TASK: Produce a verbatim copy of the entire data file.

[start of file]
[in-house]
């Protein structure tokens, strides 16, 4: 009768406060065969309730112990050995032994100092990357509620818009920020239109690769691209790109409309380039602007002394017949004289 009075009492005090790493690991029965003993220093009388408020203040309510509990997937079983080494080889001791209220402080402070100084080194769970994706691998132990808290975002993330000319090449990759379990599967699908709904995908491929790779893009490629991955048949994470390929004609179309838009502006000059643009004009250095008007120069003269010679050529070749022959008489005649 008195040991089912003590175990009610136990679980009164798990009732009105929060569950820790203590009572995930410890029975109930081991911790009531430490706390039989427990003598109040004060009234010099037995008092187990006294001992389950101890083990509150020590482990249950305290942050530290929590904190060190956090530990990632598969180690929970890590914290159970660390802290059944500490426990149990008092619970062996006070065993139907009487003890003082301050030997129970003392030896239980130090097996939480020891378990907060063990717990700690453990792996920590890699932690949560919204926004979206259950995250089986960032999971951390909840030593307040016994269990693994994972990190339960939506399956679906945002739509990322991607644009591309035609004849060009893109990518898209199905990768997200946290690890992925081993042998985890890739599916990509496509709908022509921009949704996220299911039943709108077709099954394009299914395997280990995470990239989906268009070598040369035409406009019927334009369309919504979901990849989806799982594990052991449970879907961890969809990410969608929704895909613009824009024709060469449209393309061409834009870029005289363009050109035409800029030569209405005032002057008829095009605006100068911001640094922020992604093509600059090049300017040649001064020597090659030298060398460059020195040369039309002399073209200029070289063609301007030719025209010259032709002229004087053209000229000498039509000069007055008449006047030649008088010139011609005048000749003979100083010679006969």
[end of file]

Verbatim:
[in-house]
């Protein structure tokens, strides 16, 4: 009768406060065969309730112990050995032994100092990357509620818009920020239109690769691209790109409309380039602007002394017949004289 009075009492005090790493690991029965003993220093009388408020203040309510509990997937079983080494080889001791209220402080402070100084080194769970994706691998132990808290975002993330000319090449990759379990599967699908709904995908491929790779893009490629991955048949994470390929004609179309838009502006000059643009004009250095008007120069003269010679050529070749022959008489005649 008195040991089912003590175990009610136990679980009164798990009732009105929060569950820790203590009572995930410890029975109930081991911790009531430490706390039989427990003598109040004060009234010099037995008092187990006294001992389950101890083990509150020590482990249950305290942050530290929590904190060190956090530990990632598969180690929970890590914290159970660390802290059944500490426990149990008092619970062996006070065993139907009487003890003082301050030997129970003392030896239980130090097996939480020891378990907060063990717990700690453990792996920590890699932690949560919204926004979206259950995250089986960032999971951390909840030593307040016994269990693994994972990190339960939506399956679906945002739509990322991607644009591309035609004849060009893109990518898209199905990768997200946290690890992925081993042998985890890739599916990509496509709908022509921009949704996220299911039943709108077709099954394009299914395997280990995470990239989906268009070598040369035409406009019927334009369309919504979901990849989806799982594990052991449970879907961890969809990410969608929704895909613009824009024709060469449209393309061409834009870029005289363009050109035409800029030569209405005032002057008829095009605006100068911001640094922020992604093509600059090049300017040649001064020597090659030298060398460059020195040369039309002399073209200029070289063609301007030719025209010259032709002229004087053209000229000498039509000069007055008449006047030649008088010139011609005048000749003979100083010679006969």